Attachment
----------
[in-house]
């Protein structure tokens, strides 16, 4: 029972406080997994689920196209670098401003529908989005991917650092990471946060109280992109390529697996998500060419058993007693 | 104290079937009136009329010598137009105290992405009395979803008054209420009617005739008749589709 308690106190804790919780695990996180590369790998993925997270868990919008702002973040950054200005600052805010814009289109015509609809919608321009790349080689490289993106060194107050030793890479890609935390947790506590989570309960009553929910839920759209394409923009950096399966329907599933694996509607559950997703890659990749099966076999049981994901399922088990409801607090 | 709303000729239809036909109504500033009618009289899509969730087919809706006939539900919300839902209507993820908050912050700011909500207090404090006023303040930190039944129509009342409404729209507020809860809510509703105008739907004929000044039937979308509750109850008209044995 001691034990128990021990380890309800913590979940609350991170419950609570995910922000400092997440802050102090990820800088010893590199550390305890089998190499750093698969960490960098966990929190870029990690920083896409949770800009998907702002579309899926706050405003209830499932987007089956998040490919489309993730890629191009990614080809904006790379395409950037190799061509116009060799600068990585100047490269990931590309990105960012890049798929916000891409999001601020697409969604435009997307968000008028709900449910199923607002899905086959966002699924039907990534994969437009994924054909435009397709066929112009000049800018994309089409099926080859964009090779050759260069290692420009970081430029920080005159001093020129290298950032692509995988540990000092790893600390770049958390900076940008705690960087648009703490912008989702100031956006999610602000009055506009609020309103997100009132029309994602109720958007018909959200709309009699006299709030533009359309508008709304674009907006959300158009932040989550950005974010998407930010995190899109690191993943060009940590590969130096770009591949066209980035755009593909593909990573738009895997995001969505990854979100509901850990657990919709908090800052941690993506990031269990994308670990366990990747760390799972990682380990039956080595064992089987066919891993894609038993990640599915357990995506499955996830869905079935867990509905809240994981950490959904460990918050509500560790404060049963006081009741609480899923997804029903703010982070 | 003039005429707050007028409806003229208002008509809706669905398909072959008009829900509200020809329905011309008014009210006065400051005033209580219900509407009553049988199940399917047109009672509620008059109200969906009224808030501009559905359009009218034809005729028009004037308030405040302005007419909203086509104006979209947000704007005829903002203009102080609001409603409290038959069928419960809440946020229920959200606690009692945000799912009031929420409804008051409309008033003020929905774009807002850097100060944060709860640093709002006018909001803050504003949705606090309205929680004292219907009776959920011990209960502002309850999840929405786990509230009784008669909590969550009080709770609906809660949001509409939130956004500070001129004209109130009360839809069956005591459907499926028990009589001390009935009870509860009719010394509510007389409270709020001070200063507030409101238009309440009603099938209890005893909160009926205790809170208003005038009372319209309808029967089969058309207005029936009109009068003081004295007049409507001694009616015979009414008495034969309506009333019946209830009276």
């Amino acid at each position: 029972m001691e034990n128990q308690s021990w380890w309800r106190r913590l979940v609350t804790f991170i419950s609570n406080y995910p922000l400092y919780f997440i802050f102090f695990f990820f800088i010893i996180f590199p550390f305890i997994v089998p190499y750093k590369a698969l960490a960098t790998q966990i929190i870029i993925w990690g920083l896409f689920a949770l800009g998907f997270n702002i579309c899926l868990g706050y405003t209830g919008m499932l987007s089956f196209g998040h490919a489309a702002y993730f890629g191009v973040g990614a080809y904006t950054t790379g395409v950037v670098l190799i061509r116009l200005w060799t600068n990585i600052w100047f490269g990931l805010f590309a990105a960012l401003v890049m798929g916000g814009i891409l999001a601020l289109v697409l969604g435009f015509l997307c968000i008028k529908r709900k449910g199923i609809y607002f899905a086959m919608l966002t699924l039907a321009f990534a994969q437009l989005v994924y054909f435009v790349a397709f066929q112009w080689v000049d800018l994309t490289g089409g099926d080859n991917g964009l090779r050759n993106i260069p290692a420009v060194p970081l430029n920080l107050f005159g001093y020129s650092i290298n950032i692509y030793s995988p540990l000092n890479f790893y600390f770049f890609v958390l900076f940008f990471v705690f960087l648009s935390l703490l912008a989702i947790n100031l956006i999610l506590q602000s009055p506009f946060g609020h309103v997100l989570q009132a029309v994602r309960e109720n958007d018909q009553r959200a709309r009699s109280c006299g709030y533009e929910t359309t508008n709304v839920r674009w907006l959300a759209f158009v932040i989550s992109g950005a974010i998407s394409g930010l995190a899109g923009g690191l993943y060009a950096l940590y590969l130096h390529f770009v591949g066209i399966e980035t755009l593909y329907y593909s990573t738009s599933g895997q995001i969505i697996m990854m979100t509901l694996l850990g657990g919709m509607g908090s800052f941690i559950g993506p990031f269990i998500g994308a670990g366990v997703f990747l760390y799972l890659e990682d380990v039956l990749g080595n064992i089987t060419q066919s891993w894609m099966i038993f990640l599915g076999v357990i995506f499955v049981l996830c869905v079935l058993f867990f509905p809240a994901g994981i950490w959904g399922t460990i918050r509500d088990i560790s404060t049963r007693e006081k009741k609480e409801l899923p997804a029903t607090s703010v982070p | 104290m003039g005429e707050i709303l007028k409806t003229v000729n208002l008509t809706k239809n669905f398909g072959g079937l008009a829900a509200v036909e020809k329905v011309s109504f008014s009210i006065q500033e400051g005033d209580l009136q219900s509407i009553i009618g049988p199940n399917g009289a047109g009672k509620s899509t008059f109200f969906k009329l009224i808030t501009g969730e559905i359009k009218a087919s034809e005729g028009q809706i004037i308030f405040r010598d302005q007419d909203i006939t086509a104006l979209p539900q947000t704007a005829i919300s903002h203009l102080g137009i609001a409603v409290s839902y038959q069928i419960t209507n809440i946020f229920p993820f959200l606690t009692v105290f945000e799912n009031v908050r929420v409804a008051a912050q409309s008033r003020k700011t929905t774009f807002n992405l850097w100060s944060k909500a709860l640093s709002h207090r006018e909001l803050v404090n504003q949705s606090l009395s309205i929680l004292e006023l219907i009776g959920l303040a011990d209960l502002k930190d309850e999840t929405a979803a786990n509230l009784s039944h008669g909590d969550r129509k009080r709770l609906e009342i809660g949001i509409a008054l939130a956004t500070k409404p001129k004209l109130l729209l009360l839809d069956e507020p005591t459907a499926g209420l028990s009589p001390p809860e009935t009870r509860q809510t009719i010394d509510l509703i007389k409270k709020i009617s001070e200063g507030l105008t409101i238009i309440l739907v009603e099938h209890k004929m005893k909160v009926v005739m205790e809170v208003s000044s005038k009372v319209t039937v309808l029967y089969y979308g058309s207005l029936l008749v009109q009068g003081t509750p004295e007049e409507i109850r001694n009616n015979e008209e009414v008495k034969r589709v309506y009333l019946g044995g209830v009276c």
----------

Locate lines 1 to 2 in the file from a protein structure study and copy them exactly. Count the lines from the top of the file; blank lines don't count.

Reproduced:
[in-house]
């Protein structure tokens, strides 16, 4: 029972406080997994689920196209670098401003529908989005991917650092990471946060109280992109390529697996998500060419058993007693 | 104290079937009136009329010598137009105290992405009395979803008054209420009617005739008749589709 308690106190804790919780695990996180590369790998993925997270868990919008702002973040950054200005600052805010814009289109015509609809919608321009790349080689490289993106060194107050030793890479890609935390947790506590989570309960009553929910839920759209394409923009950096399966329907599933694996509607559950997703890659990749099966076999049981994901399922088990409801607090 | 709303000729239809036909109504500033009618009289899509969730087919809706006939539900919300839902209507993820908050912050700011909500207090404090006023303040930190039944129509009342409404729209507020809860809510509703105008739907004929000044039937979308509750109850008209044995 001691034990128990021990380890309800913590979940609350991170419950609570995910922000400092997440802050102090990820800088010893590199550390305890089998190499750093698969960490960098966990929190870029990690920083896409949770800009998907702002579309899926706050405003209830499932987007089956998040490919489309993730890629191009990614080809904006790379395409950037190799061509116009060799600068990585100047490269990931590309990105960012890049798929916000891409999001601020697409969604435009997307968000008028709900449910199923607002899905086959966002699924039907990534994969437009994924054909435009397709066929112009000049800018994309089409099926080859964009090779050759260069290692420009970081430029920080005159001093020129290298950032692509995988540990000092790893600390770049958390900076940008705690960087648009703490912008989702100031956006999610602000009055506009609020309103997100009132029309994602109720958007018909959200709309009699006299709030533009359309508008709304674009907006959300158009932040989550950005974010998407930010995190899109690191993943060009940590590969130096770009591949066209980035755009593909593909990573738009895997995001969505990854979100509901850990657990919709908090800052941690993506990031269990994308670990366990990747760390799972990682380990039956080595064992089987066919891993894609038993990640599915357990995506499955996830869905079935867990509905809240994981950490959904460990918050509500560790404060049963006081009741609480899923997804029903703010982070 | 003039005429707050007028409806003229208002008509809706669905398909072959008009829900509200020809329905011309008014009210006065400051005033209580219900509407009553049988199940399917047109009672509620008059109200969906009224808030501009559905359009009218034809005729028009004037308030405040302005007419909203086509104006979209947000704007005829903002203009102080609001409603409290038959069928419960809440946020229920959200606690009692945000799912009031929420409804008051409309008033003020929905774009807002850097100060944060709860640093709002006018909001803050504003949705606090309205929680004292219907009776959920011990209960502002309850999840929405786990509230009784008669909590969550009080709770609906809660949001509409939130956004500070001129004209109130009360839809069956005591459907499926028990009589001390009935009870509860009719010394509510007389409270709020001070200063507030409101238009309440009603099938209890005893909160009926205790809170208003005038009372319209309808029967089969058309207005029936009109009068003081004295007049409507001694009616015979009414008495034969309506009333019946209830009276």